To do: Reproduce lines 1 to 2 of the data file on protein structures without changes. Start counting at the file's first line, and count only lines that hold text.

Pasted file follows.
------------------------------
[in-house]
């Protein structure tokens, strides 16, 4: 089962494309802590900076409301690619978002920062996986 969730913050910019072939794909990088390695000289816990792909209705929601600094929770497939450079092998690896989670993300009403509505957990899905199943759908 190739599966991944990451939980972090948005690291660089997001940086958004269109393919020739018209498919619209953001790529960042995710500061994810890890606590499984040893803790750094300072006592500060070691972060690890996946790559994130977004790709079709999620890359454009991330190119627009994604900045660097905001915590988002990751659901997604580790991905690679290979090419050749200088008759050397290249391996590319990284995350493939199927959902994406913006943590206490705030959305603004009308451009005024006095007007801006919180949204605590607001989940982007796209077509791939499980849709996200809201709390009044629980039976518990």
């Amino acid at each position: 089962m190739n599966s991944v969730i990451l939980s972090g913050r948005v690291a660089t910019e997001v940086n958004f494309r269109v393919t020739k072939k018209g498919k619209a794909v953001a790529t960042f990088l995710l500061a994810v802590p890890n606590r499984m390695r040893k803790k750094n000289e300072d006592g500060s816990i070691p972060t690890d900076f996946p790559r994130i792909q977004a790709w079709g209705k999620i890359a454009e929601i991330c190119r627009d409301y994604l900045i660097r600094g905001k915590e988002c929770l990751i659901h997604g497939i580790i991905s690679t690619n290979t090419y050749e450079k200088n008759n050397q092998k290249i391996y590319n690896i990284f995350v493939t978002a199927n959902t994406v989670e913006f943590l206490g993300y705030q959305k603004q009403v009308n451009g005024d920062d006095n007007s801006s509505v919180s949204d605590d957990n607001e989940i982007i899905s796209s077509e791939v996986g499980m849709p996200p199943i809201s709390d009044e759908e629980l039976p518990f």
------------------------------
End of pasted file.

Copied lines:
[in-house]
């Protein structure tokens, strides 16, 4: 089962494309802590900076409301690619978002920062996986 969730913050910019072939794909990088390695000289816990792909209705929601600094929770497939450079092998690896989670993300009403509505957990899905199943759908 190739599966991944990451939980972090948005690291660089997001940086958004269109393919020739018209498919619209953001790529960042995710500061994810890890606590499984040893803790750094300072006592500060070691972060690890996946790559994130977004790709079709999620890359454009991330190119627009994604900045660097905001915590988002990751659901997604580790991905690679290979090419050749200088008759050397290249391996590319990284995350493939199927959902994406913006943590206490705030959305603004009308451009005024006095007007801006919180949204605590607001989940982007796209077509791939499980849709996200809201709390009044629980039976518990």